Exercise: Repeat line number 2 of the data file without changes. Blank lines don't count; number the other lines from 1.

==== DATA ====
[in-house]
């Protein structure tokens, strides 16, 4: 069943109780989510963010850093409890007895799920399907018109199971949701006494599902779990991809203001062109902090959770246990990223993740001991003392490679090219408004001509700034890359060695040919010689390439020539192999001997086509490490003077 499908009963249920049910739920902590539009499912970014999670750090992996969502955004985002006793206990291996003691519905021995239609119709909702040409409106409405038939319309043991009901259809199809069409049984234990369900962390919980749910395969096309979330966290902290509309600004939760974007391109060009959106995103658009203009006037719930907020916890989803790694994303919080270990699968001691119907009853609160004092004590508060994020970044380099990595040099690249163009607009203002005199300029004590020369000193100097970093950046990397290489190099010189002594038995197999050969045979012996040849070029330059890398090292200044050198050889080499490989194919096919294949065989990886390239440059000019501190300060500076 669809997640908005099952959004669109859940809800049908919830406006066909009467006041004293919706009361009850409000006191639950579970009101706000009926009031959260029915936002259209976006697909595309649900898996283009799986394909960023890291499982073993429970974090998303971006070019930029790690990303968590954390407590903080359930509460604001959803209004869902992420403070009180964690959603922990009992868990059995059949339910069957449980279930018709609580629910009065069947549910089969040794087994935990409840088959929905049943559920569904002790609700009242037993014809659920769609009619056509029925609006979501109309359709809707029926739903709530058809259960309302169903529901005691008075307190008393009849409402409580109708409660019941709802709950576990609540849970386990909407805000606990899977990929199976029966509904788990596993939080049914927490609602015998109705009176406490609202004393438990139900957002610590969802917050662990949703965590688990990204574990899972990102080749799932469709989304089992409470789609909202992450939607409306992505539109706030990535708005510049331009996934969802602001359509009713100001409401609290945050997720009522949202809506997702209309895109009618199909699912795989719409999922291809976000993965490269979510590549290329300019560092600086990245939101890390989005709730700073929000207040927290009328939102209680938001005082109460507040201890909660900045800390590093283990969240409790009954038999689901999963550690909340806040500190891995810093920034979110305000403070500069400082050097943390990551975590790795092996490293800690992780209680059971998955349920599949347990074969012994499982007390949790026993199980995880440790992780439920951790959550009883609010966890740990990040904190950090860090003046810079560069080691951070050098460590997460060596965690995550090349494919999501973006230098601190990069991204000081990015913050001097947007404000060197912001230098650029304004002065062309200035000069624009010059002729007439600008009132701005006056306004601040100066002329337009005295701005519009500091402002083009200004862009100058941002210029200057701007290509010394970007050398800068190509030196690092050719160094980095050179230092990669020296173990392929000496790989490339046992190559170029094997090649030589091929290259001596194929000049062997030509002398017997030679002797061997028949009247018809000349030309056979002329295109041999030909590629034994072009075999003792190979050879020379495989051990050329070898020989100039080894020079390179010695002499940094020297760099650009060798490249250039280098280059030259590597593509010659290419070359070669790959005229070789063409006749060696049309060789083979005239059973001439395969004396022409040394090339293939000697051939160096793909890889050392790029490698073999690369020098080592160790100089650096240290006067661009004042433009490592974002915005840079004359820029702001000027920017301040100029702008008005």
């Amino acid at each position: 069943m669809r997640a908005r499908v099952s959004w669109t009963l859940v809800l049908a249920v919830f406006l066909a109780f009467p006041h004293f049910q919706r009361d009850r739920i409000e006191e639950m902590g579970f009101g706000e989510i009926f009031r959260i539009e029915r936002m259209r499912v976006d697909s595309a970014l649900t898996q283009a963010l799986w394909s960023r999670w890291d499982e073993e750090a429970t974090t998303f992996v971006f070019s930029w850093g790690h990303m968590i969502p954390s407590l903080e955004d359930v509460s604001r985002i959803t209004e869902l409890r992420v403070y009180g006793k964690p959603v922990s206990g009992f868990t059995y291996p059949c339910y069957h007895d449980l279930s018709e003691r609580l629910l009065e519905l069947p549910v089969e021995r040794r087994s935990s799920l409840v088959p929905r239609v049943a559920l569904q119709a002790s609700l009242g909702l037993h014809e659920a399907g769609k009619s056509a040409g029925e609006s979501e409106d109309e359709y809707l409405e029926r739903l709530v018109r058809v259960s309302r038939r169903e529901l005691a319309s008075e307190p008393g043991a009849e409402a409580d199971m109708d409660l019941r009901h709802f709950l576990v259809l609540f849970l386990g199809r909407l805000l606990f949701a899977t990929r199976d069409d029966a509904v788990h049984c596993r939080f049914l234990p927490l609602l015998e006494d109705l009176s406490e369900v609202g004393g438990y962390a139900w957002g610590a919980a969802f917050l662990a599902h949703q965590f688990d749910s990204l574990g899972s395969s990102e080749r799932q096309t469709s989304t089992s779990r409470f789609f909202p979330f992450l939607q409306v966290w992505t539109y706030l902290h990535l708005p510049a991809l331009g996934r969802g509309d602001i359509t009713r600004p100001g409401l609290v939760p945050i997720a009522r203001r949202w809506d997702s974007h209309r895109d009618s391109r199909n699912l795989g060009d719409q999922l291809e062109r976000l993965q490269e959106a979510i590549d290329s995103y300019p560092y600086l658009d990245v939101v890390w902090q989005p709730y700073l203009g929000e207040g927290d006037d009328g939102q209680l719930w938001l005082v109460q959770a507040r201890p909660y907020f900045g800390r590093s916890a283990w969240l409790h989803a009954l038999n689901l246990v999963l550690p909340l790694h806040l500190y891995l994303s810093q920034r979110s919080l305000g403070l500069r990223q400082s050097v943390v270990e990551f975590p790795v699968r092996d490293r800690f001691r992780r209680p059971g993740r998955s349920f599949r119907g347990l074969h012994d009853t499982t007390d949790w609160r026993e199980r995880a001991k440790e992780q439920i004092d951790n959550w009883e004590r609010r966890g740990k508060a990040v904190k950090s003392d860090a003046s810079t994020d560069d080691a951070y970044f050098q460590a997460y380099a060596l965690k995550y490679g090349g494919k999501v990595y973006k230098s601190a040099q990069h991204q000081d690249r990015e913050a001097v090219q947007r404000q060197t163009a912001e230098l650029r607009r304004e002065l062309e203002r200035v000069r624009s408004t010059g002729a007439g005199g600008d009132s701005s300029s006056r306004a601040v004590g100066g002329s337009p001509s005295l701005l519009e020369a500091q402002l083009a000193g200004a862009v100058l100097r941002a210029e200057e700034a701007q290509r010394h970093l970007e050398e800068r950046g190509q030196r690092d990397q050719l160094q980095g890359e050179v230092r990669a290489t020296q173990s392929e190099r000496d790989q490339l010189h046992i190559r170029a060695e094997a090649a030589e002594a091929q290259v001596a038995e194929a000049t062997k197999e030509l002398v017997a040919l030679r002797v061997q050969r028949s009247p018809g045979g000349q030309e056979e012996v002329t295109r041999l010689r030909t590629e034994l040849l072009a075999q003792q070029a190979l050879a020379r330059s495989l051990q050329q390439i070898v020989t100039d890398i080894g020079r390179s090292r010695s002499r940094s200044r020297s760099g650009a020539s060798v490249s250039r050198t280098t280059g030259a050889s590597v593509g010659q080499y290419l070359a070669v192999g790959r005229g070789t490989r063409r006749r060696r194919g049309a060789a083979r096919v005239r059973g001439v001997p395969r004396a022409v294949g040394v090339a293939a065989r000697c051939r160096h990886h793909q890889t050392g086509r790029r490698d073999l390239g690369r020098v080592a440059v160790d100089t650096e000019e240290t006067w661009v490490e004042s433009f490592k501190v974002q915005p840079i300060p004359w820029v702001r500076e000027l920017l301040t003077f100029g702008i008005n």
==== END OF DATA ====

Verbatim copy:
């Protein structure tokens, strides 16, 4: 069943109780989510963010850093409890007895799920399907018109199971949701006494599902779990991809203001062109902090959770246990990223993740001991003392490679090219408004001509700034890359060695040919010689390439020539192999001997086509490490003077 499908009963249920049910739920902590539009499912970014999670750090992996969502955004985002006793206990291996003691519905021995239609119709909702040409409106409405038939319309043991009901259809199809069409049984234990369900962390919980749910395969096309979330966290902290509309600004939760974007391109060009959106995103658009203009006037719930907020916890989803790694994303919080270990699968001691119907009853609160004092004590508060994020970044380099990595040099690249163009607009203002005199300029004590020369000193100097970093950046990397290489190099010189002594038995197999050969045979012996040849070029330059890398090292200044050198050889080499490989194919096919294949065989990886390239440059000019501190300060500076 669809997640908005099952959004669109859940809800049908919830406006066909009467006041004293919706009361009850409000006191639950579970009101706000009926009031959260029915936002259209976006697909595309649900898996283009799986394909960023890291499982073993429970974090998303971006070019930029790690990303968590954390407590903080359930509460604001959803209004869902992420403070009180964690959603922990009992868990059995059949339910069957449980279930018709609580629910009065069947549910089969040794087994935990409840088959929905049943559920569904002790609700009242037993014809659920769609009619056509029925609006979501109309359709809707029926739903709530058809259960309302169903529901005691008075307190008393009849409402409580109708409660019941709802709950576990609540849970386990909407805000606990899977990929199976029966509904788990596993939080049914927490609602015998109705009176406490609202004393438990139900957002610590969802917050662990949703965590688990990204574990899972990102080749799932469709989304089992409470789609909202992450939607409306992505539109706030990535708005510049331009996934969802602001359509009713100001409401609290945050997720009522949202809506997702209309895109009618199909699912795989719409999922291809976000993965490269979510590549290329300019560092600086990245939101890390989005709730700073929000207040927290009328939102209680938001005082109460507040201890909660900045800390590093283990969240409790009954038999689901999963550690909340806040500190891995810093920034979110305000403070500069400082050097943390990551975590790795092996490293800690992780209680059971998955349920599949347990074969012994499982007390949790026993199980995880440790992780439920951790959550009883609010966890740990990040904190950090860090003046810079560069080691951070050098460590997460060596965690995550090349494919999501973006230098601190990069991204000081990015913050001097947007404000060197912001230098650029304004002065062309200035000069624009010059002729007439600008009132701005006056306004601040100066002329337009005295701005519009500091402002083009200004862009100058941002210029200057701007290509010394970007050398800068190509030196690092050719160094980095050179230092990669020296173990392929000496790989490339046992190559170029094997090649030589091929290259001596194929000049062997030509002398017997030679002797061997028949009247018809000349030309056979002329295109041999030909590629034994072009075999003792190979050879020379495989051990050329070898020989100039080894020079390179010695002499940094020297760099650009060798490249250039280098280059030259590597593509010659290419070359070669790959005229070789063409006749060696049309060789083979005239059973001439395969004396022409040394090339293939000697051939160096793909890889050392790029490698073999690369020098080592160790100089650096240290006067661009004042433009490592974002915005840079004359820029702001000027920017301040100029702008008005």